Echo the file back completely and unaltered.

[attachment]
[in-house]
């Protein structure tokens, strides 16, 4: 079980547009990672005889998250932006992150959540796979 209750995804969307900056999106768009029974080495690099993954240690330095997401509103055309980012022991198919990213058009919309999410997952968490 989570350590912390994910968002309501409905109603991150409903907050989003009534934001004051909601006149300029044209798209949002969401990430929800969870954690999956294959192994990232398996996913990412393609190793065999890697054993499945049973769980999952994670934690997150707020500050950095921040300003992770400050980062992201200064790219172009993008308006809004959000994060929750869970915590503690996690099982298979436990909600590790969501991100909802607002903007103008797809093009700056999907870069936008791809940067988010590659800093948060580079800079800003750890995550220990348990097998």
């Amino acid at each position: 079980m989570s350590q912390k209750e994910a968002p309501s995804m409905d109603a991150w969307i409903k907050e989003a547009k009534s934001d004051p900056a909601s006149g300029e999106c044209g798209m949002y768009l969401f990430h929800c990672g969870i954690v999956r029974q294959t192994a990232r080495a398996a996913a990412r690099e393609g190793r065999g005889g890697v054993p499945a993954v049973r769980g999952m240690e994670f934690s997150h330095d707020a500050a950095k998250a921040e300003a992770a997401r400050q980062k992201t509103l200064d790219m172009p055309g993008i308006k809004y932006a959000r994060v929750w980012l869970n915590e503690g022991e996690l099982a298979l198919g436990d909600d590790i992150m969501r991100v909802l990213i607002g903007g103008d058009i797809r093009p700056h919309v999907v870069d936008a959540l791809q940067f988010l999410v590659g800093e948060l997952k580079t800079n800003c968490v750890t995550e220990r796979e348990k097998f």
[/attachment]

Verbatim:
[in-house]
């Protein structure tokens, strides 16, 4: 079980547009990672005889998250932006992150959540796979 209750995804969307900056999106768009029974080495690099993954240690330095997401509103055309980012022991198919990213058009919309999410997952968490 989570350590912390994910968002309501409905109603991150409903907050989003009534934001004051909601006149300029044209798209949002969401990430929800969870954690999956294959192994990232398996996913990412393609190793065999890697054993499945049973769980999952994670934690997150707020500050950095921040300003992770400050980062992201200064790219172009993008308006809004959000994060929750869970915590503690996690099982298979436990909600590790969501991100909802607002903007103008797809093009700056999907870069936008791809940067988010590659800093948060580079800079800003750890995550220990348990097998």
């Amino acid at each position: 079980m989570s350590q912390k209750e994910a968002p309501s995804m409905d109603a991150w969307i409903k907050e989003a547009k009534s934001d004051p900056a909601s006149g300029e999106c044209g798209m949002y768009l969401f990430h929800c990672g969870i954690v999956r029974q294959t192994a990232r080495a398996a996913a990412r690099e393609g190793r065999g005889g890697v054993p499945a993954v049973r769980g999952m240690e994670f934690s997150h330095d707020a500050a950095k998250a921040e300003a992770a997401r400050q980062k992201t509103l200064d790219m172009p055309g993008i308006k809004y932006a959000r994060v929750w980012l869970n915590e503690g022991e996690l099982a298979l198919g436990d909600d590790i992150m969501r991100v909802l990213i607002g903007g103008d058009i797809r093009p700056h919309v999907v870069d936008a959540l791809q940067f988010l999410v590659g800093e948060l997952k580079t800079n800003c968490v750890t995550e220990r796979e348990k097998f």